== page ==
The old A320/321’s can be a bit tight at 31 inches especially when you are flying to 4 hours to Tashkent from Istanbul, but we hear rumours that these aircraft are being changed. The old Boeing 737-800’s are also as tight, and you can be in agony on these, when you fly 8 hours to Ulan Bator via Frunze (Bishkek). So again, know your route, and choose accordingly.
You can also buy the exit row which is comfortable and excellent. Unlike other star alliance carriers, Turkish Airlines does not make these seats available free of charge to their gold frequent fliers. So you can be a platinum elite with 250,000 miles and you still have to pay $100 for an exit row to the US. ($35 for a 4 hour ride to Dubai). Either way it is an insult to the loyalty of their frequent fliers.
Food in Economy
The food on all aircraft is fine. It comes in a small size but it is hot and it comes on a tray and you generally have a choice. Drinks are free and generally plentiful. The narrow body aircraft to Africa tend to run out of beer and sometimes wine in the holiday season, but you can always ask for a whiskey or vodka tonic. They never run out of this (or raki) and the measures are free poured. If you look like a professional drinker, you’ll get a bug measure. If you look sozzled, you’ll get tonic with a smell of gin or none at all.
Crew in Economy
The crews are generally great. We have to say English can be a problem on board, some of the crew speak it better than others. All have mastered functional cabin speak, but the smaller points can go missing. You need to speak clearly to the ladies and gents in the cabin. If they ask “chicken or beef” please do not answer “yes”.
We found that the crew really want to help and they want you to have the most enjoyable experience. We’ve met a load of Turkish cabin crew in our travels, and while they lack the naughty sense of humour of the BA crews, they really do want you to have a nice flight. So be nice to them, and smile and they’ll give you back the same courtesy.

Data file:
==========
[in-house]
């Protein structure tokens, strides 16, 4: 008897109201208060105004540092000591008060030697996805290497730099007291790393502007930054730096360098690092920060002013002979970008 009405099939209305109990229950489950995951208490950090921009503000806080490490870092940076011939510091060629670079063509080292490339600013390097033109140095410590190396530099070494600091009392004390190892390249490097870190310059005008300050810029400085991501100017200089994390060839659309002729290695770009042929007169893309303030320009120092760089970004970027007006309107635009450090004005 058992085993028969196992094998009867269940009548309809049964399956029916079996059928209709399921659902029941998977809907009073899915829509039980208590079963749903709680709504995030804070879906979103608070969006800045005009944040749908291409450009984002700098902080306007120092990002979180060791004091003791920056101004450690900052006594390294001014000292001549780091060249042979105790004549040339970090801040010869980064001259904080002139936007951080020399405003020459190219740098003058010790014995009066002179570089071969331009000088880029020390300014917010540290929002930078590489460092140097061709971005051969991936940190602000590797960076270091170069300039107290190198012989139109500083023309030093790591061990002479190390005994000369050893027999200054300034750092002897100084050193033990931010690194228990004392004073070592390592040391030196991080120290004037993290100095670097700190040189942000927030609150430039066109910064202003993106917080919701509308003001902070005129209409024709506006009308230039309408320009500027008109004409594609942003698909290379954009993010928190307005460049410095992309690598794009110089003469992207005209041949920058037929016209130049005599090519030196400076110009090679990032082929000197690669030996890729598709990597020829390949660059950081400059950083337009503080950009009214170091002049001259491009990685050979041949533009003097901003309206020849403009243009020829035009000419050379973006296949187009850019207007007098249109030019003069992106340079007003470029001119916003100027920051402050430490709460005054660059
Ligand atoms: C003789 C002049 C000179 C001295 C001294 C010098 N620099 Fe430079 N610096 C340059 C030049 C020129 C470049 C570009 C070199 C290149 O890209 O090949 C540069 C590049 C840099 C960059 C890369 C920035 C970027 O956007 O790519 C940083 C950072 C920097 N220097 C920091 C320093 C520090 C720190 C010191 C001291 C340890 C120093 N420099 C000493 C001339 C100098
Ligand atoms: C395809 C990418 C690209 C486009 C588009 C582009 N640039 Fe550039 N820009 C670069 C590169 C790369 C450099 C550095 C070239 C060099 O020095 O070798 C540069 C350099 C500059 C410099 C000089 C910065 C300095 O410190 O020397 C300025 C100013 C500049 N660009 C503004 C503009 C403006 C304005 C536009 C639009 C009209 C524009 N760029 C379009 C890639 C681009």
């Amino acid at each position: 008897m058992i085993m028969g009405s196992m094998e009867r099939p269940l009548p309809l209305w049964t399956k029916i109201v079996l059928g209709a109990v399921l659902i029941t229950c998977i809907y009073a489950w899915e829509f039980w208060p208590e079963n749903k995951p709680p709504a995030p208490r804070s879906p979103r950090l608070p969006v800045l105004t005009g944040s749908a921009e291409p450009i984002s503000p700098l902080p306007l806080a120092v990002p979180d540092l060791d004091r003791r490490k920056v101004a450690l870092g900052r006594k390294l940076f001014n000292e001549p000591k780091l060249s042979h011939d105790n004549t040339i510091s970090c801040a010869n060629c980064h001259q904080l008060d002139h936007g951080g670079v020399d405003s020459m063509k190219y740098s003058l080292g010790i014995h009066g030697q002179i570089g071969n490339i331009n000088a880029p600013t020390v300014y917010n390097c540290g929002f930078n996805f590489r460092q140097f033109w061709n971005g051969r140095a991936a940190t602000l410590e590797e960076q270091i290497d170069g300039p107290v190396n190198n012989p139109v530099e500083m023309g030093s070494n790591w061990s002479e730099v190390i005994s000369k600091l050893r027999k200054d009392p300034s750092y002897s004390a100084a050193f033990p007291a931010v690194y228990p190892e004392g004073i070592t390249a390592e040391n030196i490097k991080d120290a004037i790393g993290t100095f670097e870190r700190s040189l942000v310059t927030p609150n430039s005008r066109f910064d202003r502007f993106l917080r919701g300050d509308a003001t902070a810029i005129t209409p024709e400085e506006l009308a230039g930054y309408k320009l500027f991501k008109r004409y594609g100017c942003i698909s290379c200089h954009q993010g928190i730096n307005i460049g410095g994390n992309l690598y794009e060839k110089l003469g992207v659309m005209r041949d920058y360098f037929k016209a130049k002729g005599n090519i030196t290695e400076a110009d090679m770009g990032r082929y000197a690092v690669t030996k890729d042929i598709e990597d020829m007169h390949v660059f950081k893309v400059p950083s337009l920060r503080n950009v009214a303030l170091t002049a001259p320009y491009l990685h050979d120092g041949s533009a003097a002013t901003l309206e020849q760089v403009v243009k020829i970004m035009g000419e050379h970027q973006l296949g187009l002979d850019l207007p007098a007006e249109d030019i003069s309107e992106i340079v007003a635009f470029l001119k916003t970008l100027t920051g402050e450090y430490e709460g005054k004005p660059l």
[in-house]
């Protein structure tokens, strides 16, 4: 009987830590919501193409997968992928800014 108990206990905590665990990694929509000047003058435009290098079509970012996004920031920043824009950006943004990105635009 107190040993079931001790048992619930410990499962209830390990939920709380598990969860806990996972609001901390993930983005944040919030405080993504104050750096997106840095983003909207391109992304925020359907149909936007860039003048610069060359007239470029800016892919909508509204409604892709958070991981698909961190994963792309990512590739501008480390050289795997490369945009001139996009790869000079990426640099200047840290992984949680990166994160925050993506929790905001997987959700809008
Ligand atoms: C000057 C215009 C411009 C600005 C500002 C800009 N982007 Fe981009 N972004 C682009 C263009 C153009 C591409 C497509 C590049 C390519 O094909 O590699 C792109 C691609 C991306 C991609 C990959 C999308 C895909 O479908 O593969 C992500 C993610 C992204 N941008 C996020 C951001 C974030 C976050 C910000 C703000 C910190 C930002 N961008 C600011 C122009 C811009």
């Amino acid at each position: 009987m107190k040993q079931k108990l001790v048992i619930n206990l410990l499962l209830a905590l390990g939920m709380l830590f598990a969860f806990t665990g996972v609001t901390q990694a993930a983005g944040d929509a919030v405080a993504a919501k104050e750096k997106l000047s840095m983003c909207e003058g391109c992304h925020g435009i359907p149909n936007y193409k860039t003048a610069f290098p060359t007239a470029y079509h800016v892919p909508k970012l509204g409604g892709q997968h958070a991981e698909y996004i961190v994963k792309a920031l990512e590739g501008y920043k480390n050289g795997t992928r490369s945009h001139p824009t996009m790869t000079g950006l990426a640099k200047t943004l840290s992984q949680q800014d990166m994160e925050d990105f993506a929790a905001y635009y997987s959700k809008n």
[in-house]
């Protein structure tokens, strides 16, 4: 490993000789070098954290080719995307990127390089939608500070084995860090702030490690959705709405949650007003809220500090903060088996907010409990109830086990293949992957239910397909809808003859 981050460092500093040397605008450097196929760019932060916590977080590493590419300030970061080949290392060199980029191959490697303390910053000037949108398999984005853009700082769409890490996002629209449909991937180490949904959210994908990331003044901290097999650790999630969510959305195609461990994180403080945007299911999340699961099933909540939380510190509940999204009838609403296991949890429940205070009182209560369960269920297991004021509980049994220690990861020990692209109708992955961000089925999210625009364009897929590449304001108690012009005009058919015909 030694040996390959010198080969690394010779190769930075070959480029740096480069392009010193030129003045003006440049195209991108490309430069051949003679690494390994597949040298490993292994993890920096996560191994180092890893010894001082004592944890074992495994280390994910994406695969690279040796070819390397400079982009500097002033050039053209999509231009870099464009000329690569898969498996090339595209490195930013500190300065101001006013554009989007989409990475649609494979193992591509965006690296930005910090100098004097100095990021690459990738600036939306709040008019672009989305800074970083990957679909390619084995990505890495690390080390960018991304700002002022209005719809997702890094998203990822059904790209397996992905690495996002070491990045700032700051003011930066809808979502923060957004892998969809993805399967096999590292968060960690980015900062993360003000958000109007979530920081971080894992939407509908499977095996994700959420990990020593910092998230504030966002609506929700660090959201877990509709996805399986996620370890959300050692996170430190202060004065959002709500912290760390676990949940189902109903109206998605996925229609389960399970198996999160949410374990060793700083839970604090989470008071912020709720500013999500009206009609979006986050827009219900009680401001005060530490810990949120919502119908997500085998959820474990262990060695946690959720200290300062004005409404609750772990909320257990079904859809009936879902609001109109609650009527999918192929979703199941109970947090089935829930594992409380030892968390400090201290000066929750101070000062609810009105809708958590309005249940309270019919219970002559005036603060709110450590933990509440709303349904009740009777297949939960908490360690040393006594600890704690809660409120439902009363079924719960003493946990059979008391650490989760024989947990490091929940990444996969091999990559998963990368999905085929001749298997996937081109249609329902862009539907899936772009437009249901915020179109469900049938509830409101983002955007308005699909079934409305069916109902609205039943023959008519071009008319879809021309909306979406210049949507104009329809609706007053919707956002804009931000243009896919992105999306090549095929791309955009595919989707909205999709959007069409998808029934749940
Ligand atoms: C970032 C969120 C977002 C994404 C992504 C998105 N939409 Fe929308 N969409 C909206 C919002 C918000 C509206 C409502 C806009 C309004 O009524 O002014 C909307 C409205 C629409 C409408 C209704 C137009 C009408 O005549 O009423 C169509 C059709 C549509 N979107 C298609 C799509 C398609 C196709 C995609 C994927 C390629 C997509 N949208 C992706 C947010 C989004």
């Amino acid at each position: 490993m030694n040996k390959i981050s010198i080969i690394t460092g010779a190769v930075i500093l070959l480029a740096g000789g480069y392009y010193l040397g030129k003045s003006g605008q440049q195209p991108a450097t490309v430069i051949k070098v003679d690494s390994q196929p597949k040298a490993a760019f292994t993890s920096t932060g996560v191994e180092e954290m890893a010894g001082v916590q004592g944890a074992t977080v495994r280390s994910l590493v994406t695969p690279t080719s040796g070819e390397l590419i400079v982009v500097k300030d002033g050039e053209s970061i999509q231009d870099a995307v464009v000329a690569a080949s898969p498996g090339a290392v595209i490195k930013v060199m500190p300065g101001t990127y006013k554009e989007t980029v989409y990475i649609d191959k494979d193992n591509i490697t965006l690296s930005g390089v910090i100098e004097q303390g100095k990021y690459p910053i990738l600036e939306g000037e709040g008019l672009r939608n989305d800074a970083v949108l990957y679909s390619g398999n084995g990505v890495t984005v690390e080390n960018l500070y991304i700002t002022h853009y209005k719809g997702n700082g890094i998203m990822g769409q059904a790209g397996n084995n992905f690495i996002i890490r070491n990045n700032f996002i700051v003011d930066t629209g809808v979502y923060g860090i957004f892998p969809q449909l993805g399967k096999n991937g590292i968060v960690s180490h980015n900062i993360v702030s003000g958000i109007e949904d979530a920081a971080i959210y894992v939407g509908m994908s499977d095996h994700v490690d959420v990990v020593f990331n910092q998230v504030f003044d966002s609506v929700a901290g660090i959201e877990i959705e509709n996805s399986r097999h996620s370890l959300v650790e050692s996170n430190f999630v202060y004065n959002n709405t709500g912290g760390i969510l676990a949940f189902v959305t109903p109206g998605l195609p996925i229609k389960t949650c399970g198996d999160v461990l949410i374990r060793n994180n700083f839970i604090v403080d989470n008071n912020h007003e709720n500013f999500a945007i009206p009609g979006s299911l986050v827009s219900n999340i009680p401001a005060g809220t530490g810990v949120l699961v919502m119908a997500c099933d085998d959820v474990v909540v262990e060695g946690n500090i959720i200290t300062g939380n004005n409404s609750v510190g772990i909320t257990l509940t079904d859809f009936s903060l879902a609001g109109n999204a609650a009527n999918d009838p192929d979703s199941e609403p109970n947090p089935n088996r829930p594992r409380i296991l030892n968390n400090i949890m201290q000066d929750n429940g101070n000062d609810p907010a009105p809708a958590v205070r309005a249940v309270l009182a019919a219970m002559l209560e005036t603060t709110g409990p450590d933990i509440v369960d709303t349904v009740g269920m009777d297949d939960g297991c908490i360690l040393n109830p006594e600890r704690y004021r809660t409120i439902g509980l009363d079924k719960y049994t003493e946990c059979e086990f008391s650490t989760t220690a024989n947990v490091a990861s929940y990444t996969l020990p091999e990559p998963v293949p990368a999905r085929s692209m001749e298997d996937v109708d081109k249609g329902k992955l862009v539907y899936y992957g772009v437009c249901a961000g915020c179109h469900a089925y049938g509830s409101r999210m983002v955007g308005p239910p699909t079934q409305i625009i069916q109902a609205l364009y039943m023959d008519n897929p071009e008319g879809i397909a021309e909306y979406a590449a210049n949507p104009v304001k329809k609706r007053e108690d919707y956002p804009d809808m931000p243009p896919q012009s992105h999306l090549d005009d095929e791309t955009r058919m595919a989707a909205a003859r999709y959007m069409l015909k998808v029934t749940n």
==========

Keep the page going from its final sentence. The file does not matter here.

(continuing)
Istanbul is a hard city full of tough people. It is Turkey’s answer to New York, but perhaps slightly softer. The Turks in Ataturk airport are from Istanbul and they want to get the flight off the gate on time. That and the slightly militaristic nature of the Turkish psyche means that the ground crew get the job done, but in English it can sometimes sound a bit harsh.
When you combine this with the fact that Istanbul Yesilkoy/ Ataturk Airport is operating way beyond capacity (it is Europe’s no 4 busiest airport) you end up with a departure process that could be calmer. The queues are long but well managed and you are generally seen to quickly passport stamped and bags checked, but in the summer it can be hot and it is certainly not fun. In transit it is better, but really, you need to find a quiet bar and have a chilling drink while you wait for your gate to be announced. Have a sense of humour and keep calm and you’ll be fine.
The good news is that in October 2018 the new airport will open which is 5 times the size of Ataturk.
A better option for transit is Sabiha Gokcen, which is quieter and has much less TK traffic. Also the people who work there seem calmer.
So basically, the Turks are fine. They have an enormous airline with loads of aircraft and seats and crew. Their team seems to have a sense of cohesion that you miss in other middle eastern carriers. But they lack the exact seat/ service consistency of Singapore airlines. Turkish offer a solid product, which is above average. On some occasions it is outstanding and some rare occasions terrible.
If you have mid range expectations, and can put up with an industrial ground experience, then you’ll be fine.
Where Turkish excel is when something goes wrong such as a missed flight. Then they really try and sort out the problem. We suppose it is that which keeps us flying with them.